Journal of Archaeology in the Low Countries 1-1 (May 2009)Leendert P. Louwe Kooijmans: The agency factor in the process of Neolithisation – a Dutch case study1
6 Subsistence

6.4 Arable farming and gathering

No comparative research has been done in the field of the vegetable component of the diet, mainly for practical reasons such as lack of time and insufficient data. Carbonised remains of chaff and grains of naked barely and emmer were found at all the sites. This, combined with carbonised seeds of marsh plants (which are assumed to have been field weeds) and especially the occurrence of silica gloss on some flint knives showing that they were used as sickles, is at Schipluiden taken to be a strong argument in favour of local crop cultivation. It is plausible that crops were cultivated at Wateringen, too, though this site yielded less evidence to support such an assumption. Sickle gloss was also observed on a few tools at Ypenburg. The absence of ard marks may not be taken as a counterargument: the settlements predate the earliest ard marks so far found in the Netherlands (Louwe Kooijmans 2006b), it is far from clear precisely where the fields lay, so also whether any parts of fields may have been included in the excavated area, and the soil conditions were not favourable for the preservation of any ard marks.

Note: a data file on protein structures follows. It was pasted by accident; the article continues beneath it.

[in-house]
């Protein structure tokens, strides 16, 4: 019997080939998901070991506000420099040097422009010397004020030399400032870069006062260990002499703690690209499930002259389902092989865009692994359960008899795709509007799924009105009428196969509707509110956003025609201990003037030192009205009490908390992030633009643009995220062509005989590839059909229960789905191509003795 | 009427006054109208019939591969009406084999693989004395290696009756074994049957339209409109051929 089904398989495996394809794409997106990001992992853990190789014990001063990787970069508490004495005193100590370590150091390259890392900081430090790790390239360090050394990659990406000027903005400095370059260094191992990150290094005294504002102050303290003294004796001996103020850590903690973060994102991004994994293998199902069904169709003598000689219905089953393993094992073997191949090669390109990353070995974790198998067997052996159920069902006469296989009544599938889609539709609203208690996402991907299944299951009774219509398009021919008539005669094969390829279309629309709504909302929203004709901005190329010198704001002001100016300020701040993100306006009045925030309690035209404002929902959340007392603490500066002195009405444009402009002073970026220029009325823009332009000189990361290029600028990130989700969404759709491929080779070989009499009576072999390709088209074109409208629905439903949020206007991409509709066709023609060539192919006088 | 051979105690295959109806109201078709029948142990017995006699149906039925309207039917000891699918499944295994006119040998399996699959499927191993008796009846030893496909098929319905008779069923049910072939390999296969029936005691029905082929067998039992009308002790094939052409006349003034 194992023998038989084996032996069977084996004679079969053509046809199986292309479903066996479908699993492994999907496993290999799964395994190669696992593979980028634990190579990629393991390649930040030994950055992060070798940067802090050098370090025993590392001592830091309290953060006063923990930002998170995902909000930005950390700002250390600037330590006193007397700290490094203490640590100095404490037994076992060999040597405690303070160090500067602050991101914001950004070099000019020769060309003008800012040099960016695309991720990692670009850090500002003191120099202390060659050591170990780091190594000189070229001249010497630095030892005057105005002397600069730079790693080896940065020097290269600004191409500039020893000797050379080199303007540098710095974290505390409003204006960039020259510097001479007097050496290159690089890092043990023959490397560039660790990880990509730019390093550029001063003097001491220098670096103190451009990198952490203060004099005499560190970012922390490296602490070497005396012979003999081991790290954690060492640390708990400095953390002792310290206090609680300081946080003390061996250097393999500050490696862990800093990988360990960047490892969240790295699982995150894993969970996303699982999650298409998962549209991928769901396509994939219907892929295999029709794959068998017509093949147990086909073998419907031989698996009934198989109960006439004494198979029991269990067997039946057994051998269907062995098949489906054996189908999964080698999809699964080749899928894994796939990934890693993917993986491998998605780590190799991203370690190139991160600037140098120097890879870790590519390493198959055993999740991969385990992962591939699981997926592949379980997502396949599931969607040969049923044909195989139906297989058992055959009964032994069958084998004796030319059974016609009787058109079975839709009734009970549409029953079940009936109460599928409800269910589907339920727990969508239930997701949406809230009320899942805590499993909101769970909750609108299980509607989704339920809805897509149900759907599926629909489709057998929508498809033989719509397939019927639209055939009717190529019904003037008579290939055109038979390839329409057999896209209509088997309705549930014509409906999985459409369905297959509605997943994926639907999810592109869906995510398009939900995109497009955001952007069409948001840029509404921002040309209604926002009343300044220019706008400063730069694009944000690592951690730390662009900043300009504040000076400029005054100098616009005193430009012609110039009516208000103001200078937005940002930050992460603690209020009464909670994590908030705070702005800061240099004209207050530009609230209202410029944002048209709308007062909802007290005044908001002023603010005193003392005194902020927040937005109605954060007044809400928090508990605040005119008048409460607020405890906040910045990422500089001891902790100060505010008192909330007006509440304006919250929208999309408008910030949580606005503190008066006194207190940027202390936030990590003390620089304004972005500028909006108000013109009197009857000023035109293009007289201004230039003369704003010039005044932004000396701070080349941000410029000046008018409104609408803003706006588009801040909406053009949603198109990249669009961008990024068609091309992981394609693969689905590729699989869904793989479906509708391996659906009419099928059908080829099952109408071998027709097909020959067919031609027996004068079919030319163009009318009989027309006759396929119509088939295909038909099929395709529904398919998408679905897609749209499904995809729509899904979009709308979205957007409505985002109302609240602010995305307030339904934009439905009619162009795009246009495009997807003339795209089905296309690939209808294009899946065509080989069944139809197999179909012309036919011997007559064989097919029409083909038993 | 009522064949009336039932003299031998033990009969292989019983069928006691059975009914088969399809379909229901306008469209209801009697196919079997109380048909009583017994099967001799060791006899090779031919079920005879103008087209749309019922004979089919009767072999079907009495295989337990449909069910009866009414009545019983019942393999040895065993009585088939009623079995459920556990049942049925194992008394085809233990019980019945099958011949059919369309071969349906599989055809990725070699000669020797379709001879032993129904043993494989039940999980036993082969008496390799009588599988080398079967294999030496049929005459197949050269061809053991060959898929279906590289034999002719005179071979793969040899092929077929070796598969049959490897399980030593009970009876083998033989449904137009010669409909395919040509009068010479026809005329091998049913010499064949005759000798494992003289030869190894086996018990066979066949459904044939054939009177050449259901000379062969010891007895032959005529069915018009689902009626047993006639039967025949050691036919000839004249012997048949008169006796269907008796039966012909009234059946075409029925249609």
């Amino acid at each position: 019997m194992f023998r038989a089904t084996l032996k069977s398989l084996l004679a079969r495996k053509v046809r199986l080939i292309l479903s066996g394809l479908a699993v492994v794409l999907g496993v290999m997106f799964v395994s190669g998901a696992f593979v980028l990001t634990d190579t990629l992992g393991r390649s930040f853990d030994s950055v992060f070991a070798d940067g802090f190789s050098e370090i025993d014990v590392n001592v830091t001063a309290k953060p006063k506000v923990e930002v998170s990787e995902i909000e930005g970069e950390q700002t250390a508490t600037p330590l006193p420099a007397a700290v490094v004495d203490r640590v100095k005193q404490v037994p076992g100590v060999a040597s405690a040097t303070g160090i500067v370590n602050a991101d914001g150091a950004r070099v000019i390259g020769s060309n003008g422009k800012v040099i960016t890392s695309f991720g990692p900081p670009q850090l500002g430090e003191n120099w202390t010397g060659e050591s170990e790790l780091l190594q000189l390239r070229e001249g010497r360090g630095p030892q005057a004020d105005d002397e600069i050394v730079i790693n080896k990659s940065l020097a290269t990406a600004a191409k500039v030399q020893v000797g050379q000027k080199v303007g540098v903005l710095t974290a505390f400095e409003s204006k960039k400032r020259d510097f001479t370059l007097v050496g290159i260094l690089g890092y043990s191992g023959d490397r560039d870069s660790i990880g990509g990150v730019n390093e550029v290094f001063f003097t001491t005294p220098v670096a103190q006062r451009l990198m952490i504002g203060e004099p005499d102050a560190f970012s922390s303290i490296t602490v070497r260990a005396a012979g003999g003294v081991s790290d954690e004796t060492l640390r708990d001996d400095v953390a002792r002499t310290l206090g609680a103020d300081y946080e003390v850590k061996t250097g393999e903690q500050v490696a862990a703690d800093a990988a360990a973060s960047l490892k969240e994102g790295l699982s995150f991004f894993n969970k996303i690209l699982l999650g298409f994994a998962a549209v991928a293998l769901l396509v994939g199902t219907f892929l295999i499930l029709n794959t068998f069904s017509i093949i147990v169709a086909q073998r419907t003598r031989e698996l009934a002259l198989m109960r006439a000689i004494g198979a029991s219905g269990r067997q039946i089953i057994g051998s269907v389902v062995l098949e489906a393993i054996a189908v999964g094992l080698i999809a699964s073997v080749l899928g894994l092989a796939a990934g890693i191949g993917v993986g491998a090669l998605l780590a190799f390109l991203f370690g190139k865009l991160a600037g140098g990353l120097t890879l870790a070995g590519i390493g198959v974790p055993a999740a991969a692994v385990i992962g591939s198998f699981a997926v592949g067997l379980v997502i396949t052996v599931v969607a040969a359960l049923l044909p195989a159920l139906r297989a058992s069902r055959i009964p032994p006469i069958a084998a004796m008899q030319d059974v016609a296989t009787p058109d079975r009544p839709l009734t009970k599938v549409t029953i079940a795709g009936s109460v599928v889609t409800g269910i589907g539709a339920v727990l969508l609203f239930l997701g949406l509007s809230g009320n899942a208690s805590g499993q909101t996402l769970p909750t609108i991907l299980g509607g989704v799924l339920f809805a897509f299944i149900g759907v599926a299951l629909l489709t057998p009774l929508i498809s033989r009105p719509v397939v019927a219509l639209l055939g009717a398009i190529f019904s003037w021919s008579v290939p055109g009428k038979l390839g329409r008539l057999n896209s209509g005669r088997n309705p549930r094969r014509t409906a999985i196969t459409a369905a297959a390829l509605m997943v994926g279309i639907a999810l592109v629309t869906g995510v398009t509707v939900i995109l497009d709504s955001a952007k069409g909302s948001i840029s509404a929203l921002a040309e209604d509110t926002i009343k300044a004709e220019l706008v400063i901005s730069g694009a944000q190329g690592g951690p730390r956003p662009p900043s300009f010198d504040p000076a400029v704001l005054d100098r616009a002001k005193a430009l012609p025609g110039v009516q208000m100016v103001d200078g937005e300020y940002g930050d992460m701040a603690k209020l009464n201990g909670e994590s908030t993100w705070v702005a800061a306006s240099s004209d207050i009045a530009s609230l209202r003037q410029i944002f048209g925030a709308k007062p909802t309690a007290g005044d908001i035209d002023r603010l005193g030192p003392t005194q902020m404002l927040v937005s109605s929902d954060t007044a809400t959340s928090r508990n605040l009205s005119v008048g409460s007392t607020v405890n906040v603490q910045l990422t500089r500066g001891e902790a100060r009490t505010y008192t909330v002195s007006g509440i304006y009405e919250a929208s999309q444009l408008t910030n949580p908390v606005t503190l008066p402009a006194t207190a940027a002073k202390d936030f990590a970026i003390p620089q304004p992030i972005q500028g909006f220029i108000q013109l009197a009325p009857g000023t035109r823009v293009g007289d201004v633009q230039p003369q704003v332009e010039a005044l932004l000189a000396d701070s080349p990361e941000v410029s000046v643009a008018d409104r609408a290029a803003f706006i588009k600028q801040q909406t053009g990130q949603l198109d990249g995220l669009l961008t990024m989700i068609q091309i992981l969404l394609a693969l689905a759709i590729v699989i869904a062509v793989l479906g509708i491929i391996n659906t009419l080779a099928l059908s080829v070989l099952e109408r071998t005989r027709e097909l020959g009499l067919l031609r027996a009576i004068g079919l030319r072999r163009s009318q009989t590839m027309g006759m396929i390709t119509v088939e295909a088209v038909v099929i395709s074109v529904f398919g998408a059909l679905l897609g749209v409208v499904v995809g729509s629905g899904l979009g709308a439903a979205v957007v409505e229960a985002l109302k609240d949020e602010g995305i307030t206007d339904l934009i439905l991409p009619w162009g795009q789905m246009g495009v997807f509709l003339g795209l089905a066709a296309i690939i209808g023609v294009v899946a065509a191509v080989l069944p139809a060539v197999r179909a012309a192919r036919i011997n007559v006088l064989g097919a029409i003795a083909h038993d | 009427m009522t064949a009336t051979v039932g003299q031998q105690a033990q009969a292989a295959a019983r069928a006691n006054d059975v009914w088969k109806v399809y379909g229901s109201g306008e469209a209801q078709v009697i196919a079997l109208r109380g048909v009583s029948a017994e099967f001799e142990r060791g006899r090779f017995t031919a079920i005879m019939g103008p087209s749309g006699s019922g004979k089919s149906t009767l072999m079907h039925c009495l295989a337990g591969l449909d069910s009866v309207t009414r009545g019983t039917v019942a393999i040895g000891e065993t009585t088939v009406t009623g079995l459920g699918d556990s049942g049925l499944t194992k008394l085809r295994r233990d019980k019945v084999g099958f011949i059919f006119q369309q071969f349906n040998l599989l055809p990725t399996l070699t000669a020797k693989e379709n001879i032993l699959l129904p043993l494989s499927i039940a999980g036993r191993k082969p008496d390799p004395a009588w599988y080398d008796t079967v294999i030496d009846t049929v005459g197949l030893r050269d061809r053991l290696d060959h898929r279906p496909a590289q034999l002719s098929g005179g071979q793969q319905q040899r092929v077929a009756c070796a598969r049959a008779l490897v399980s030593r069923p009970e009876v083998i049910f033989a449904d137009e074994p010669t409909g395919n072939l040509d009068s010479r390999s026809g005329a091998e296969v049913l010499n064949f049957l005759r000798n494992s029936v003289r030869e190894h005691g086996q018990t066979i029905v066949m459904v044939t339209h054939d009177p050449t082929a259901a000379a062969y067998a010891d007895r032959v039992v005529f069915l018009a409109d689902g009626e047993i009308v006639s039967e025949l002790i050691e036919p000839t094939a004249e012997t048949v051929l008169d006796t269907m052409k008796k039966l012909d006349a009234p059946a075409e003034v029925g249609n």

Besides practising crop cultivation, the sites’ occupants also gathered produce in nature: onions, tubers, root vegetables, nuts, berries, fruits. Most prominent among the archaeological remains are the remains of sloes, which evidently grew in the dune shrubs all over the place.